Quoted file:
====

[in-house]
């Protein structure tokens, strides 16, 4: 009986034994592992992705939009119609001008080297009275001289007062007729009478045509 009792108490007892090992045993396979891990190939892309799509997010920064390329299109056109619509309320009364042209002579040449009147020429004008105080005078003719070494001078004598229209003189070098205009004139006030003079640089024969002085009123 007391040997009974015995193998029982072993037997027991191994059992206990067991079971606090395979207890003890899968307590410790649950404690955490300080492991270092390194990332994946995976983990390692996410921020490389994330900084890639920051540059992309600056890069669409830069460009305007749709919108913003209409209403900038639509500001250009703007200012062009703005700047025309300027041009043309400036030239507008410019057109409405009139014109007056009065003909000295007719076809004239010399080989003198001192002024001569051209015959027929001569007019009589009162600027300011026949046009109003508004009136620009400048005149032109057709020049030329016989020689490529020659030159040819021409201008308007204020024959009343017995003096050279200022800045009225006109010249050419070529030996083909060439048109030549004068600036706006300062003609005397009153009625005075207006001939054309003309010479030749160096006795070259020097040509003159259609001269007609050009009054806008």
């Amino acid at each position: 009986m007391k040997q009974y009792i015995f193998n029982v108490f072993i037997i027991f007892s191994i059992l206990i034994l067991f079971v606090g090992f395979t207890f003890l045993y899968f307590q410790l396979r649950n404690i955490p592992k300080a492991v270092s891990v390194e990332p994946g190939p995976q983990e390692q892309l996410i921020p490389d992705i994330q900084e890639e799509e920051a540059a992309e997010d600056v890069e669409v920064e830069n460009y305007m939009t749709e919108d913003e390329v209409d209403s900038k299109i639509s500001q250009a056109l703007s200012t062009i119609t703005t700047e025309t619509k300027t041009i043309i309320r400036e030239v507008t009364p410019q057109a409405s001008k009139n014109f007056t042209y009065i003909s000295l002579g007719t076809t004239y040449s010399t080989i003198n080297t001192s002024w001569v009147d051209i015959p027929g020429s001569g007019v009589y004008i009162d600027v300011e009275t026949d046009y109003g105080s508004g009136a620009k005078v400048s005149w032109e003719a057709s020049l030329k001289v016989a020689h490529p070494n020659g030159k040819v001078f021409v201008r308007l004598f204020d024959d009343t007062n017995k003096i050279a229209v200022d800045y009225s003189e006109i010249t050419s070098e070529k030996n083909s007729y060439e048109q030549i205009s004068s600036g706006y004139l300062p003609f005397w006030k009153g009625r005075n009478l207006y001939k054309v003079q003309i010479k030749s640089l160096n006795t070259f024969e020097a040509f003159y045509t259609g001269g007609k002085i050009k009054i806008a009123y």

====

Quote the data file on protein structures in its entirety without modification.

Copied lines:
[in-house]
């Protein structure tokens, strides 16, 4: 009986034994592992992705939009119609001008080297009275001289007062007729009478045509 009792108490007892090992045993396979891990190939892309799509997010920064390329299109056109619509309320009364042209002579040449009147020429004008105080005078003719070494001078004598229209003189070098205009004139006030003079640089024969002085009123 007391040997009974015995193998029982072993037997027991191994059992206990067991079971606090395979207890003890899968307590410790649950404690955490300080492991270092390194990332994946995976983990390692996410921020490389994330900084890639920051540059992309600056890069669409830069460009305007749709919108913003209409209403900038639509500001250009703007200012062009703005700047025309300027041009043309400036030239507008410019057109409405009139014109007056009065003909000295007719076809004239010399080989003198001192002024001569051209015959027929001569007019009589009162600027300011026949046009109003508004009136620009400048005149032109057709020049030329016989020689490529020659030159040819021409201008308007204020024959009343017995003096050279200022800045009225006109010249050419070529030996083909060439048109030549004068600036706006300062003609005397009153009625005075207006001939054309003309010479030749160096006795070259020097040509003159259609001269007609050009009054806008």
């Amino acid at each position: 009986m007391k040997q009974y009792i015995f193998n029982v108490f072993i037997i027991f007892s191994i059992l206990i034994l067991f079971v606090g090992f395979t207890f003890l045993y899968f307590q410790l396979r649950n404690i955490p592992k300080a492991v270092s891990v390194e990332p994946g190939p995976q983990e390692q892309l996410i921020p490389d992705i994330q900084e890639e799509e920051a540059a992309e997010d600056v890069e669409v920064e830069n460009y305007m939009t749709e919108d913003e390329v209409d209403s900038k299109i639509s500001q250009a056109l703007s200012t062009i119609t703005t700047e025309t619509k300027t041009i043309i309320r400036e030239v507008t009364p410019q057109a409405s001008k009139n014109f007056t042209y009065i003909s000295l002579g007719t076809t004239y040449s010399t080989i003198n080297t001192s002024w001569v009147d051209i015959p027929g020429s001569g007019v009589y004008i009162d600027v300011e009275t026949d046009y109003g105080s508004g009136a620009k005078v400048s005149w032109e003719a057709s020049l030329k001289v016989a020689h490529p070494n020659g030159k040819v001078f021409v201008r308007l004598f204020d024959d009343t007062n017995k003096i050279a229209v200022d800045y009225s003189e006109i010249t050419s070098e070529k030996n083909s007729y060439e048109q030549i205009s004068s600036g706006y004139l300062p003609f005397w006030k009153g009625r005075n009478l207006y001939k054309v003079q003309i010479k030749s640089l160096n006795t070259f024969e020097a040509f003159y045509t259609g001269g007609k002085i050009k009054i806008a009123y």